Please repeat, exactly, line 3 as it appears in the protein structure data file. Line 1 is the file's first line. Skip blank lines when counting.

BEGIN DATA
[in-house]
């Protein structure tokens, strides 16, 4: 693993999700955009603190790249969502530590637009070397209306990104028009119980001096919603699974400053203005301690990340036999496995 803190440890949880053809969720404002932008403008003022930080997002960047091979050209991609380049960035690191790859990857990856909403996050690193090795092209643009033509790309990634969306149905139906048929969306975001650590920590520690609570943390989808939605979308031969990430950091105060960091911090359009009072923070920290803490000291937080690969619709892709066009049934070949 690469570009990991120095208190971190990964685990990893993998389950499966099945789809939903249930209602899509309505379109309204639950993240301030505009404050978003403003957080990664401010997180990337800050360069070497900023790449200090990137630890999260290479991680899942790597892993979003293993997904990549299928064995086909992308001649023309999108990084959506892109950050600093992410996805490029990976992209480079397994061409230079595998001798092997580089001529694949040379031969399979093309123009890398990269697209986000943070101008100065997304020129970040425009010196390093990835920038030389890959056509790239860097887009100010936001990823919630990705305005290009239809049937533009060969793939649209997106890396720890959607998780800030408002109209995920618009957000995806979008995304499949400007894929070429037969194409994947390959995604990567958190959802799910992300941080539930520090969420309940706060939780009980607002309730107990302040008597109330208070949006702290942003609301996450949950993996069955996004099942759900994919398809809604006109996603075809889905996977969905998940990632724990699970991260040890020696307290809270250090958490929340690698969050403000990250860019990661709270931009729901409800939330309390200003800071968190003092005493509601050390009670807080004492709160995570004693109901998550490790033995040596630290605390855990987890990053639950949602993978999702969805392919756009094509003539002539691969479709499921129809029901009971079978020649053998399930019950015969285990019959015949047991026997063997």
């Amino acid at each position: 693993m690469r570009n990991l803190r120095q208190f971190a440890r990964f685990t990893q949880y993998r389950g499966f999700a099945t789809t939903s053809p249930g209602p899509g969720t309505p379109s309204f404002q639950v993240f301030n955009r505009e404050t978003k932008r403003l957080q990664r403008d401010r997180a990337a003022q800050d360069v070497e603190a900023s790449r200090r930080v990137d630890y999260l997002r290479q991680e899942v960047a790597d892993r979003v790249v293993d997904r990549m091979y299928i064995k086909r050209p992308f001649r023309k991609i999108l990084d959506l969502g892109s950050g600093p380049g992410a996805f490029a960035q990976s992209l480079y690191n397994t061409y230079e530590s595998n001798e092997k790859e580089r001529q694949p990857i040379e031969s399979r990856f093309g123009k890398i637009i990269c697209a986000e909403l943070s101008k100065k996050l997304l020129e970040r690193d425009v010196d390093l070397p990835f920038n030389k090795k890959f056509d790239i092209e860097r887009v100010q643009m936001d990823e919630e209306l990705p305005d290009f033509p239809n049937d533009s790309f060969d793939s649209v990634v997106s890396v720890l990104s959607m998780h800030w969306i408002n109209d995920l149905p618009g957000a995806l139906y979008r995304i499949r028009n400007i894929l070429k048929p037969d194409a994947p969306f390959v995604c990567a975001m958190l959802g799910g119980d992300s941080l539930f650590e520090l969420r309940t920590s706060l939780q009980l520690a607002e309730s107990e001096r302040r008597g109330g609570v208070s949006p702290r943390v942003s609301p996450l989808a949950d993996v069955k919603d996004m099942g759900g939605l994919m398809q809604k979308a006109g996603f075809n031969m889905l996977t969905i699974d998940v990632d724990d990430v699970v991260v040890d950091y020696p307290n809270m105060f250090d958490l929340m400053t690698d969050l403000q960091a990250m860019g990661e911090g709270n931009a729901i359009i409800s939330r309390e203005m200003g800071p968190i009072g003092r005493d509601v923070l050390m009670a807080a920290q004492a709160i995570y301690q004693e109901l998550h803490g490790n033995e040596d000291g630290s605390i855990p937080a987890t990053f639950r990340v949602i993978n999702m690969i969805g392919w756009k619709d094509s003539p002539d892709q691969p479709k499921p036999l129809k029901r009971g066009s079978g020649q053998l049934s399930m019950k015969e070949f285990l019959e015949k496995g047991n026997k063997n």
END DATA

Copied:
């Amino acid at each position: 693993m690469r570009n990991l803190r120095q208190f971190a440890r990964f685990t990893q949880y993998r389950g499966f999700a099945t789809t939903s053809p249930g209602p899509g969720t309505p379109s309204f404002q639950v993240f301030n955009r505009e404050t978003k932008r403003l957080q990664r403008d401010r997180a990337a003022q800050d360069v070497e603190a900023s790449r200090r930080v990137d630890y999260l997002r290479q991680e899942v960047a790597d892993r979003v790249v293993d997904r990549m091979y299928i064995k086909r050209p992308f001649r023309k991609i999108l990084d959506l969502g892109s950050g600093p380049g992410a996805f490029a960035q990976s992209l480079y690191n397994t061409y230079e530590s595998n001798e092997k790859e580089r001529q694949p990857i040379e031969s399979r990856f093309g123009k890398i637009i990269c697209a986000e909403l943070s101008k100065k996050l997304l020129e970040r690193d425009v010196d390093l070397p990835f920038n030389k090795k890959f056509d790239i092209e860097r887009v100010q643009m936001d990823e919630e209306l990705p305005d290009f033509p239809n049937d533009s790309f060969d793939s649209v990634v997106s890396v720890l990104s959607m998780h800030w969306i408002n109209d995920l149905p618009g957000a995806l139906y979008r995304i499949r028009n400007i894929l070429k048929p037969d194409a994947p969306f390959v995604c990567a975001m958190l959802g799910g119980d992300s941080l539930f650590e520090l969420r309940t920590s706060l939780q009980l520690a607002e309730s107990e001096r302040r008597g109330g609570v208070s949006p702290r943390v942003s609301p996450l989808a949950d993996v069955k919603d996004m099942g759900g939605l994919m398809q809604k979308a006109g996603f075809n031969m889905l996977t969905i699974d998940v990632d724990d990430v699970v991260v040890d950091y020696p307290n809270m105060f250090d958490l929340m400053t690698d969050l403000q960091a990250m860019g990661e911090g709270n931009a729901i359009i409800s939330r309390e203005m200003g800071p968190i009072g003092r005493d509601v923070l050390m009670a807080a920290q004492a709160i995570y301690q004693e109901l998550h803490g490790n033995e040596d000291g630290s605390i855990p937080a987890t990053f639950r990340v949602i993978n999702m690969i969805g392919w756009k619709d094509s003539p002539d892709q691969p479709k499921p036999l129809k029901r009971g066009s079978g020649q053998l049934s399930m019950k015969e070949f285990l019959e015949k496995g047991n026997k063997n």